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U.S. Marshals Service


Recognition of the Need for Federal Marshals

The Authors of the Judiciary Act of 1789 (cont.)

Since the first 23 sections of the bill were clearly the most controversial, Ellsworth and Paterson probably continued to work on them up to the last minute before the bill was introduced in the Senate on June 12. The remaining sections were probably written early enough to be handed over to one of the clerks for transcription into the formal script of the day. A preponderance of the evidence, however, points to Ellsworth as the principal author of the bill. The comments of his contemporaries in the Senate, as well as the conclusions of later historians, attribute him with most of the work of authorship.

Maclay, for example, noted in his journal that the bill was a "children of Ellsworth's, 'and he defends it with the care of a parent, even with wrath and anger." Senator Paine Wingate of New Hampshire, who was on the Special Judiciary Committee, called Ellsworth "the leading projector" of the Bill. And Charles Warren. who wrote the definitive legislative history of the Act. concluded that Ellsworth was the main author.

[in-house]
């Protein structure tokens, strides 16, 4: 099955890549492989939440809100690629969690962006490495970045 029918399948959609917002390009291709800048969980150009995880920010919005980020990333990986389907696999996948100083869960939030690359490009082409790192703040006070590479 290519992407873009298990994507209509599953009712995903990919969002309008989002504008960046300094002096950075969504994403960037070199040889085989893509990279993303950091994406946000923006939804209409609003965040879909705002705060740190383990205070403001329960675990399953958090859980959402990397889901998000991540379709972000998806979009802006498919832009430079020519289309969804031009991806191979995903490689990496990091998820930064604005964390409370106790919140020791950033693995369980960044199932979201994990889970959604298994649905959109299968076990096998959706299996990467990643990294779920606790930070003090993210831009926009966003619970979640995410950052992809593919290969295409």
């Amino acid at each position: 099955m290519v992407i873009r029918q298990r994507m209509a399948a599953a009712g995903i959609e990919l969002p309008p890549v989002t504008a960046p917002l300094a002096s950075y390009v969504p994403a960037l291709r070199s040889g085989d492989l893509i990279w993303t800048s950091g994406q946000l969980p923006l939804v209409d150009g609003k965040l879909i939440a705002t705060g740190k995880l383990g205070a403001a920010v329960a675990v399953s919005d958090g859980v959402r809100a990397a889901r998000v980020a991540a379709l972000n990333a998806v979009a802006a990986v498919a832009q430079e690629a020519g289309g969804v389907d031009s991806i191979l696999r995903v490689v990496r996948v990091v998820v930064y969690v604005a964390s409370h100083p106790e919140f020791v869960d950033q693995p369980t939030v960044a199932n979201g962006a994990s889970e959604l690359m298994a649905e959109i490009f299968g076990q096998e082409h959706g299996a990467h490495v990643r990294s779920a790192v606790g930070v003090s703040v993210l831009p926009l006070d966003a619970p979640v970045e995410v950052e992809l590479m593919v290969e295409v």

Ellsworth was horn in Windsor. Connecticut, on April 29, 1745, and died in the same town on November 26. 1807. His was a long and illustrious career, intimately entwined with the formation of' the new nation. He attended Yale for two years before transferring to the College of New Jersey (which later changed its name to Princeton, where he graduated in 1766 with a Master of Arts degree. For the next several years, Ellsworth read the law before being admitted to the Connecticut bar in 1771. Six years later, he was elected to the Continental Congress, serving throughout the Revolutionary War until 1783. In 1784, he sat on the Connecticut Supreme Court of Errors, moving at the end of the year to the Connecticut Superior Court. As a delegate to the constitutional Convention in 1787, he helped formulate the  'Connecticut Compromise," which gave to each state equal representation in the Senate. It was during the Convention that Ellsworth proposed the name "United States" for the new country, which was quickly adopted by his colleagues.  

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